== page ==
Do you feel that your designs are utopian?
I believe they are, in some ways. When I make them, I see them rising out of necessity, which can feel quite dystopian. However, I believe that much clothing which has a dystopian feel, for me, has the opposite effect. There is a touch of constructionism and self assemblage that gives me the impression of a world rebuilding itself, and the unity of community taking part in it, utilizing all of what is left. There is great energy and optimism in that. With the garments I construct, I imagine that men and women are entering the clothes to be transported and taken to a better place — they are modes of escape, and I see a romance in that.
Is there room for utopia in the fashion system, where there is arguably so much dystopia?
There is a lot of room for the innovation and new perspectives that come with it. The system that’s currently in place is a destructive one; it is pushing people and resources to their extremes. I don’t know how long the system — as well as the planet — can endure such a strain, but with new practices, a responsible design ethos and people willing to stand up and change the flow, minds can be changed and a whole industry can set an example for the rest.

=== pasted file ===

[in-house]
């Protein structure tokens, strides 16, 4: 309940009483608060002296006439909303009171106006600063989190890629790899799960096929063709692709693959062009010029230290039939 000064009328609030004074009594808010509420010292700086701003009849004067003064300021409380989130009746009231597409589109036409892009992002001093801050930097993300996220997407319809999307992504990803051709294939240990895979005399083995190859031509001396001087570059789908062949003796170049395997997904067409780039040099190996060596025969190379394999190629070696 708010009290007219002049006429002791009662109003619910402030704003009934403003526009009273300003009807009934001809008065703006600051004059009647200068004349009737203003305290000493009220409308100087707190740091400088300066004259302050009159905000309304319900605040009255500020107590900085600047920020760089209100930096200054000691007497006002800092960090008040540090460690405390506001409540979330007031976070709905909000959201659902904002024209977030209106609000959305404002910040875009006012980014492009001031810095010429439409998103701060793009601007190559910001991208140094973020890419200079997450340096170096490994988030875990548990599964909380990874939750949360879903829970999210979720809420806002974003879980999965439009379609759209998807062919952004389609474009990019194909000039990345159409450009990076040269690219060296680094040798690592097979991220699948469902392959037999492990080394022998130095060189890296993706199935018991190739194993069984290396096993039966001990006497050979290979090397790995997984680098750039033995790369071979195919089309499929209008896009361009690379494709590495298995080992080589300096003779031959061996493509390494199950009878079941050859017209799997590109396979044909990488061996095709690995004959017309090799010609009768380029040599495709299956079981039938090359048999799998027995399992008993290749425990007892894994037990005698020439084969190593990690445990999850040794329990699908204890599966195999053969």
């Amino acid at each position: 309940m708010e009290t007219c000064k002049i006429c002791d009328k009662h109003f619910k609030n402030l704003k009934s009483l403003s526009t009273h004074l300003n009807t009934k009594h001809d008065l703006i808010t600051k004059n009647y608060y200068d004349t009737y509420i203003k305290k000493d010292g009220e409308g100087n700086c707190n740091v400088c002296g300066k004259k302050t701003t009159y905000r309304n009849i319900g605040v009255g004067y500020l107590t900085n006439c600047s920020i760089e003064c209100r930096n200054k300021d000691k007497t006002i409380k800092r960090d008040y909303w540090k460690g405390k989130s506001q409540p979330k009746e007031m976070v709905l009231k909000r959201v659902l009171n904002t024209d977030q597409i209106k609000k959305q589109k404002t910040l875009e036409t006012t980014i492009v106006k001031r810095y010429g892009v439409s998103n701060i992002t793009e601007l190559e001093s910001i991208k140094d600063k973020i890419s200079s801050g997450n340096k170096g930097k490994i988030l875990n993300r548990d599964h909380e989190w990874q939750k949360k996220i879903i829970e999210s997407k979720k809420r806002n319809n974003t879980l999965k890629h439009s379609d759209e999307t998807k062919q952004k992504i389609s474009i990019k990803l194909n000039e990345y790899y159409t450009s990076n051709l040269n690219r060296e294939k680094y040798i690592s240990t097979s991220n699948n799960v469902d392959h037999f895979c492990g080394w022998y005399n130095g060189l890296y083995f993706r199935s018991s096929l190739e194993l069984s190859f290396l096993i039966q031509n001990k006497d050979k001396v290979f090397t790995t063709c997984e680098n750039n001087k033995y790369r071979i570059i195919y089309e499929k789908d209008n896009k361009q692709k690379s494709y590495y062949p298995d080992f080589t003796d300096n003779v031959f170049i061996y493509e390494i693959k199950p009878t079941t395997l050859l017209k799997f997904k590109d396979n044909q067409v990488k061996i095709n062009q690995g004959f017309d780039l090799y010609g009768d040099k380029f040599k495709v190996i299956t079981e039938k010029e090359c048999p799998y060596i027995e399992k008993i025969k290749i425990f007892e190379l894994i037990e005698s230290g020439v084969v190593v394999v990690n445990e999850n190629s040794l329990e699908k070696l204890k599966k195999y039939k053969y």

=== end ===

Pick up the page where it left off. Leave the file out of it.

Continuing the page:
You explore ideas of the synthetic within your work, focussing on mass production systems: is this a critique of unsustainable design?
Not directly, it’s more of a recognition towards mass produced designs that serve us well. I’m interested in the way industrial machines operate, and repurposing them towards creating the singular as opposed to the mass produced. It brings up the ideology that with good operating systems and good design, one can use diverse materials. A strong and considered design can mean a longer life span, leaving room for the product to be repurposed or reconstituted, and to allow it to communicate a message or to serve a different need. It’s about understanding the materiality of things, its provenance and utilizing all its potential. Unsustainable design usually doesn’t pursue this practice.